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Angels in the Angles: Concrete Poetry Exhibit Until Nov 03

Angels in the Angles Banner XListen to the Cranbury vs Calvert Interview by clicking this link right here!

Gallery Atsui, Bachelor Machines, and freshly minted Mechanical Brides proudly present:

An exhibition of Concrete PoetsAngels_23 X


Donato Mancini
Christian Bök
Marina Roy

One of the finest exhibitions of Concrete Poetry in the literary history of the west coast is almost at the end of its run at the Gallery Atsui in Vancouver’s legendary downtown eastside.

The work is on the walls until Tuesday November 3rd and if you’ve even half-thought that you would like to check it out, you’d better get down there and check it out.

It’s a part of this emergent moment in Vancouver literary history.  It’s a budding flower from the mind of curator Steve Calvert.

Steve and I recorded an interview one night a few weeks ago. Listen to it here.

We met at Lucky’s Comics for the release of Marc Bell’s new book Hot Potatoe, by Drawn and Quarterly.  Lucky’s was packed and we spent a little while talking with friends before walking down to the Main Restaurant.  We sat in the back room with a pitcher of beer and talked for an hour and a half.

It’s a really great conversation but be forewarned: It contains some explicit language including my long tangential riff on pataphysics at the end.  A lot of fun.

Angels_12 XSteve will be in the gallery on Saturday and Sunday from 1 to 5pm so drop by if you can or contact Steve Calvert for inquiries: calvair [at] gmail [dot] com

You won’t regret it, unless of course you don’t see the exhibit in which case you probably will regret it.

Numbered edition of collectors’ prints from each artists will be available for sale, through Gallery Atsui.

For those tempted by the poetic austerity of the quote I have pasted below, may I recommend that you read Steve’s Introduction to the Angels in the Angles.  This is the fantastically imaginative, creatively abstruse, indelibly specific piece of writing that I was referring to during my riff at the end of the interview posted above.

As artists adapt to the growing insecurity of our national institutions, creative communities are presured to galvanize and grow stronger, more independent, industrious, and interdependent, developing means of production and trading networks in cultural and cosmopolitan pockets far and wide. In the absence of federal support, producing autonomously, even anonomously, we work for a future milieu which does not yet exist. Rushing in to fill the vacuum, exchanging ideas with a non-linear, open source, transhistorical temperment, we braid our conceptualizations beyond translation, openly hostile to that trust which has forsaken us… this utopia has been dreamed before.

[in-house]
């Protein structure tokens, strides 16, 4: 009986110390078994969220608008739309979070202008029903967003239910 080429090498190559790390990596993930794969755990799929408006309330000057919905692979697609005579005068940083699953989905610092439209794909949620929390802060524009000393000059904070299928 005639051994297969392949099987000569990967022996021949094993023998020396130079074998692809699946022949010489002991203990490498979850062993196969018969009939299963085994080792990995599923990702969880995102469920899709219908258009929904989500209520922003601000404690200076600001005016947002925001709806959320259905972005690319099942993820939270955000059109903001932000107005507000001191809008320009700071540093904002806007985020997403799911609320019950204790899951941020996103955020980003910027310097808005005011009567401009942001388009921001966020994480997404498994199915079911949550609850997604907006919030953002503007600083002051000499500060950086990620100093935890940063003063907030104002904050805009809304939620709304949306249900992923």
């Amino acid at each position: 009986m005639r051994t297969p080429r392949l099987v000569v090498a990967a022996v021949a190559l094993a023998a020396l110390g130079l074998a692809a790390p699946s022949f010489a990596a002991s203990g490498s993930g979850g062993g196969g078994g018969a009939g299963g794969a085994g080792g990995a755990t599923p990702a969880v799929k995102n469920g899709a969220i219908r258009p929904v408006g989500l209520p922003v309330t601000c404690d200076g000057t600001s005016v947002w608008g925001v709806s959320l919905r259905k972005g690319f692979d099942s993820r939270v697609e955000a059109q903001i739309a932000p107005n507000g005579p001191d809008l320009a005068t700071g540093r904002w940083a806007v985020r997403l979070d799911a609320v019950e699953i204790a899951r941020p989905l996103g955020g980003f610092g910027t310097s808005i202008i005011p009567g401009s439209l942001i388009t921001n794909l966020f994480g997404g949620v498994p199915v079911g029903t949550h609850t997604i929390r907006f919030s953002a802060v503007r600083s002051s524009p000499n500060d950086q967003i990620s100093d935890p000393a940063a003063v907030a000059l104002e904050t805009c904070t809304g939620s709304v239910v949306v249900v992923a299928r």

Angels_05 X


2 Comments so far
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I’ve been following the web presence of this show and great to hear some coverage on this.

I just discovered your podcast and am looking to follow you on Twitter (it really is replacing rss these days-much easier to manage than bookmarks and the like) Do you have one?

Comment by Clarity

Hi Clarity,

Thanks for following. It’s nice to know that BOTR is starting to make a little bit of an impression out there. The site will be moving from BETA phase 0.01 to Beta Phase 0.02 at some point in the early new year.

Which is another way of saying that I’m workin’ on it.

You can follow BOTR on twitter by following @seancranbury.

Thanks for the comment.

Comment by Sean Cranbury

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